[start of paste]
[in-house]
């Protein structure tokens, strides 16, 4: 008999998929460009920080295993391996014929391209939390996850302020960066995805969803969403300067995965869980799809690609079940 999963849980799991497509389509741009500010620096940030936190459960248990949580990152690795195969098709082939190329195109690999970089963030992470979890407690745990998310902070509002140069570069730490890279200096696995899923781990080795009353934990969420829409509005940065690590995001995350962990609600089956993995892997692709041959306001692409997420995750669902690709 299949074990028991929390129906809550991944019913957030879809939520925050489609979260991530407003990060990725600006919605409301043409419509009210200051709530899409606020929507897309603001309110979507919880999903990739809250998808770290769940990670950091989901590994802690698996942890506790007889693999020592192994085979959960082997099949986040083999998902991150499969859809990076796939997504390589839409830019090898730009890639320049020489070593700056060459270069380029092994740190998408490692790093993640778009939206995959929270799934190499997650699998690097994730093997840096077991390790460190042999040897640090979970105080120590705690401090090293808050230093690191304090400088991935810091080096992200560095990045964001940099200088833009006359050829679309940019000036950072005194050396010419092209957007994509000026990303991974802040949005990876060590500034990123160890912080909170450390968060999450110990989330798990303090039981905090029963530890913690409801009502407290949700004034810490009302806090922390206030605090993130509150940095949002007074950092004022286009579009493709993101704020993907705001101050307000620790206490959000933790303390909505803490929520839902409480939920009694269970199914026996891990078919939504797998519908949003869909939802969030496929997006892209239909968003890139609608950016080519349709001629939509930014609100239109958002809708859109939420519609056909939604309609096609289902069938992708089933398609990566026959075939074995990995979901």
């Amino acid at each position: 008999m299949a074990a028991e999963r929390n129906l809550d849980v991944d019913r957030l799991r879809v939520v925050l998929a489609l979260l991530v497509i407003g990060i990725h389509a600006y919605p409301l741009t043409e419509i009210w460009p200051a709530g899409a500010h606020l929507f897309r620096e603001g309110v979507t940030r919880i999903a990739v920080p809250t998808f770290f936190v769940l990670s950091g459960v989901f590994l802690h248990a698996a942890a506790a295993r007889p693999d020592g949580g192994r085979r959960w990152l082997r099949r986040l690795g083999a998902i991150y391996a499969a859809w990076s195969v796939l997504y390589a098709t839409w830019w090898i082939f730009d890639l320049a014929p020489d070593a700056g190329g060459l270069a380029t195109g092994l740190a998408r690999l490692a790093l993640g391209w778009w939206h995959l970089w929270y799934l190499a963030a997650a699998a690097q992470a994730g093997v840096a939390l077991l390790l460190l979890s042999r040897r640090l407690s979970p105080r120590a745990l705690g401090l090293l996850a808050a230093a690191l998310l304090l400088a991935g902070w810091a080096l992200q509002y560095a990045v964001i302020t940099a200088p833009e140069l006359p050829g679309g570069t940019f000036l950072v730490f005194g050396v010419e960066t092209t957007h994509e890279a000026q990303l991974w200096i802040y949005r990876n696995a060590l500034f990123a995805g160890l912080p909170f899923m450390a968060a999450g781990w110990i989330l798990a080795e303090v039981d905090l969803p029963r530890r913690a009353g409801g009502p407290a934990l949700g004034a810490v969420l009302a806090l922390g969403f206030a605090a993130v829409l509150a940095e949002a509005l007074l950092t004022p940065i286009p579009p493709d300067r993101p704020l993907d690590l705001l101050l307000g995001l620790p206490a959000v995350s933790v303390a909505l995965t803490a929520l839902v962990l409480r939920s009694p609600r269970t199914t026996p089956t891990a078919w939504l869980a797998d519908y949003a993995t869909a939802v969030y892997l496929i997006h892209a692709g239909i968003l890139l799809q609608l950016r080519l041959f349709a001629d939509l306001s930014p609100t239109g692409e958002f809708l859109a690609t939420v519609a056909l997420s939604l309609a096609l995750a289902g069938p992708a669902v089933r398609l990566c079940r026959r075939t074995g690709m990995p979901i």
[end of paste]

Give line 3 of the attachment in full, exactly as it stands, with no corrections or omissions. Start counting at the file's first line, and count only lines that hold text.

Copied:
């Amino acid at each position: 008999m299949a074990a028991e999963r929390n129906l809550d849980v991944d019913r957030l799991r879809v939520v925050l998929a489609l979260l991530v497509i407003g990060i990725h389509a600006y919605p409301l741009t043409e419509i009210w460009p200051a709530g899409a500010h606020l929507f897309r620096e603001g309110v979507t940030r919880i999903a990739v920080p809250t998808f770290f936190v769940l990670s950091g459960v989901f590994l802690h248990a698996a942890a506790a295993r007889p693999d020592g949580g192994r085979r959960w990152l082997r099949r986040l690795g083999a998902i991150y391996a499969a859809w990076s195969v796939l997504y390589a098709t839409w830019w090898i082939f730009d890639l320049a014929p020489d070593a700056g190329g060459l270069a380029t195109g092994l740190a998408r690999l490692a790093l993640g391209w778009w939206h995959l970089w929270y799934l190499a963030a997650a699998a690097q992470a994730g093997v840096a939390l077991l390790l460190l979890s042999r040897r640090l407690s979970p105080r120590a745990l705690g401090l090293l996850a808050a230093a690191l998310l304090l400088a991935g902070w810091a080096l992200q509002y560095a990045v964001i302020t940099a200088p833009e140069l006359p050829g679309g570069t940019f000036l950072v730490f005194g050396v010419e960066t092209t957007h994509e890279a000026q990303l991974w200096i802040y949005r990876n696995a060590l500034f990123a995805g160890l912080p909170f899923m450390a968060a999450g781990w110990i989330l798990a080795e303090v039981d905090l969803p029963r530890r913690a009353g409801g009502p407290a934990l949700g004034a810490v969420l009302a806090l922390g969403f206030a605090a993130v829409l509150a940095e949002a509005l007074l950092t004022p940065i286009p579009p493709d300067r993101p704020l993907d690590l705001l101050l307000g995001l620790p206490a959000v995350s933790v303390a909505l995965t803490a929520l839902v962990l409480r939920s009694p609600r269970t199914t026996p089956t891990a078919w939504l869980a797998d519908y949003a993995t869909a939802v969030y892997l496929i997006h892209a692709g239909i968003l890139l799809q609608l950016r080519l041959f349709a001629d939509l306001s930014p609100t239109g692409e958002f809708l859109a690609t939420v519609a056909l997420s939604l309609a096609l995750a289902g069938p992708a669902v089933r398609l990566c079940r026959r075939t074995g690709m990995p979901i």